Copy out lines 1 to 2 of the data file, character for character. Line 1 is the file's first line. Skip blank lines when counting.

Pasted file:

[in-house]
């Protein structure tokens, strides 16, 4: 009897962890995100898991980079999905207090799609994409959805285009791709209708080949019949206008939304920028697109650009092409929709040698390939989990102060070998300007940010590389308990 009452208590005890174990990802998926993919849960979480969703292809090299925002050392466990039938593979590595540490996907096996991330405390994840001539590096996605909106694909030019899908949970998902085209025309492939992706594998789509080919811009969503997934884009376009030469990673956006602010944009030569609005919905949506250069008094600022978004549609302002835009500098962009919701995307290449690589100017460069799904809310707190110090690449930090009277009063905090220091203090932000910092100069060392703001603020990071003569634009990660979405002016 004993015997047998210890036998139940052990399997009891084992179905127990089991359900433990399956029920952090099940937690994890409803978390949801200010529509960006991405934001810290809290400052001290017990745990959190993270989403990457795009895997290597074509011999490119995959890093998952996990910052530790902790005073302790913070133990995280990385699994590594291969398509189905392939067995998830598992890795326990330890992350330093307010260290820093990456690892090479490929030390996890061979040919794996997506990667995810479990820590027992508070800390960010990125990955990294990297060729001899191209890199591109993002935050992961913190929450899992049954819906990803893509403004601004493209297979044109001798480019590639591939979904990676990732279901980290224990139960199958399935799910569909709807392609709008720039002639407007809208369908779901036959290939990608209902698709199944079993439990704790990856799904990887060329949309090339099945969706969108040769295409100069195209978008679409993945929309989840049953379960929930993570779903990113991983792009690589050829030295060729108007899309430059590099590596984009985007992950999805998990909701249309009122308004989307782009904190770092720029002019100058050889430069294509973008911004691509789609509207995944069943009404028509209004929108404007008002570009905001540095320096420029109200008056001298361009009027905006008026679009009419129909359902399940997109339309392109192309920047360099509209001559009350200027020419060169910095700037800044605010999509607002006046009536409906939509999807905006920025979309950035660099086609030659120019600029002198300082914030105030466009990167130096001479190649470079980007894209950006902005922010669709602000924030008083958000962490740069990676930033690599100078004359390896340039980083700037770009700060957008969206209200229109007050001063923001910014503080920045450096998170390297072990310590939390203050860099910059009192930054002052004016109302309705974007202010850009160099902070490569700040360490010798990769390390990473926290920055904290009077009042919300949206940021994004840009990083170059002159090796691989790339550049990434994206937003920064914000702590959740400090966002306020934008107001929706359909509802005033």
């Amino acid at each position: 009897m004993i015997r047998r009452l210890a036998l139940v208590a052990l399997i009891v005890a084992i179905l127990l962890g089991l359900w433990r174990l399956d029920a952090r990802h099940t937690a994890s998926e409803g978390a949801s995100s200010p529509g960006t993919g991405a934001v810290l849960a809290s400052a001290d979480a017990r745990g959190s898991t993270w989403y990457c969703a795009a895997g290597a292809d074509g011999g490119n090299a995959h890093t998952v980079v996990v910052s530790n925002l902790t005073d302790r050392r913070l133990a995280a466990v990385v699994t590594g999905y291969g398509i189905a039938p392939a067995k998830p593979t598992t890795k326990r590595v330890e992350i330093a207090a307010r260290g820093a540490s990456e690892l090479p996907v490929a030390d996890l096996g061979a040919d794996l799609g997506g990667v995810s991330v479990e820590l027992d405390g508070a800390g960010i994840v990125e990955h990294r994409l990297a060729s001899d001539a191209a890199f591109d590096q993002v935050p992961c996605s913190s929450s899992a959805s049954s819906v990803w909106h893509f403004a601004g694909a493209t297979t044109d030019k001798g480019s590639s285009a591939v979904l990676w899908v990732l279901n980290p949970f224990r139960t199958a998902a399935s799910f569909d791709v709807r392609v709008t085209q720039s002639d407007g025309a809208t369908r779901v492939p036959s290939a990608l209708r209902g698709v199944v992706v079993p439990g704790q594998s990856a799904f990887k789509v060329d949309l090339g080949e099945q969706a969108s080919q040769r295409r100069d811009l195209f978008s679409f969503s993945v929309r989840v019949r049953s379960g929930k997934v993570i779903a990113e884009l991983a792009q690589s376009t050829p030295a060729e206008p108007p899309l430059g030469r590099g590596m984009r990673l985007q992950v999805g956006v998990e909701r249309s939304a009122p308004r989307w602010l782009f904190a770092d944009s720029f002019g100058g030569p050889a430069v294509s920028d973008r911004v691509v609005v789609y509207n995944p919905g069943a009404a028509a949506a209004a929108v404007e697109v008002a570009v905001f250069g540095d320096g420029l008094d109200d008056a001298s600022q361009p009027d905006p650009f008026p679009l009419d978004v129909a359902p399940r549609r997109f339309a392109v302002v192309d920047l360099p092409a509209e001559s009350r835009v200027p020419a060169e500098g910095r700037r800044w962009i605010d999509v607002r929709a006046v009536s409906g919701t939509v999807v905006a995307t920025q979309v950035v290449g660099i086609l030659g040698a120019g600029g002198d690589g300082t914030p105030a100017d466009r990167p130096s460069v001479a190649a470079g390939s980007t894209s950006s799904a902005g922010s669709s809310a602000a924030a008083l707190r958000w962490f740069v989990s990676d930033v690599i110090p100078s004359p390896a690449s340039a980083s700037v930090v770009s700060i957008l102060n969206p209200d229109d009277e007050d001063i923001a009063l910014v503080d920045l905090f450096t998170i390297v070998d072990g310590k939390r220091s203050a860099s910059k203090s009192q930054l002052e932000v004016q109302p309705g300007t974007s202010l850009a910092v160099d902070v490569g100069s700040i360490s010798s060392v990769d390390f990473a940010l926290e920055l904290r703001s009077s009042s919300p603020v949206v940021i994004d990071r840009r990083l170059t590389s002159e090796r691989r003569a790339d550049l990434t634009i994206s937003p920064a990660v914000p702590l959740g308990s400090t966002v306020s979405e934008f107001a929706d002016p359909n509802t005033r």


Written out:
[in-house]
């Protein structure tokens, strides 16, 4: 009897962890995100898991980079999905207090799609994409959805285009791709209708080949019949206008939304920028697109650009092409929709040698390939989990102060070998300007940010590389308990 009452208590005890174990990802998926993919849960979480969703292809090299925002050392466990039938593979590595540490996907096996991330405390994840001539590096996605909106694909030019899908949970998902085209025309492939992706594998789509080919811009969503997934884009376009030469990673956006602010944009030569609005919905949506250069008094600022978004549609302002835009500098962009919701995307290449690589100017460069799904809310707190110090690449930090009277009063905090220091203090932000910092100069060392703001603020990071003569634009990660979405002016 004993015997047998210890036998139940052990399997009891084992179905127990089991359900433990399956029920952090099940937690994890409803978390949801200010529509960006991405934001810290809290400052001290017990745990959190993270989403990457795009895997290597074509011999490119995959890093998952996990910052530790902790005073302790913070133990995280990385699994590594291969398509189905392939067995998830598992890795326990330890992350330093307010260290820093990456690892090479490929030390996890061979040919794996997506990667995810479990820590027992508070800390960010990125990955990294990297060729001899191209890199591109993002935050992961913190929450899992049954819906990803893509403004601004493209297979044109001798480019590639591939979904990676990732279901980290224990139960199958399935799910569909709807392609709008720039002639407007809208369908779901036959290939990608209902698709199944079993439990704790990856799904990887060329949309090339099945969706969108040769295409100069195209978008679409993945929309989840049953379960929930993570779903990113991983792009690589050829030295060729108007899309430059590099590596984009985007992950999805998990909701249309009122308004989307782009904190770092720029002019100058050889430069294509973008911004691509789609509207995944069943009404028509209004929108404007008002570009905001540095320096420029109200008056001298361009009027905006008026679009009419129909359902399940997109339309392109192309920047360099509209001559009350200027020419060169910095700037800044605010999509607002006046009536409906939509999807905006920025979309950035660099086609030659120019600029002198300082914030105030466009990167130096001479190649470079980007894209950006902005922010669709602000924030008083958000962490740069990676930033690599100078004359390896340039980083700037770009700060957008969206209200229109007050001063923001910014503080920045450096998170390297072990310590939390203050860099910059009192930054002052004016109302309705974007202010850009160099902070490569700040360490010798990769390390990473926290920055904290009077009042919300949206940021994004840009990083170059002159090796691989790339550049990434994206937003920064914000702590959740400090966002306020934008107001929706359909509802005033």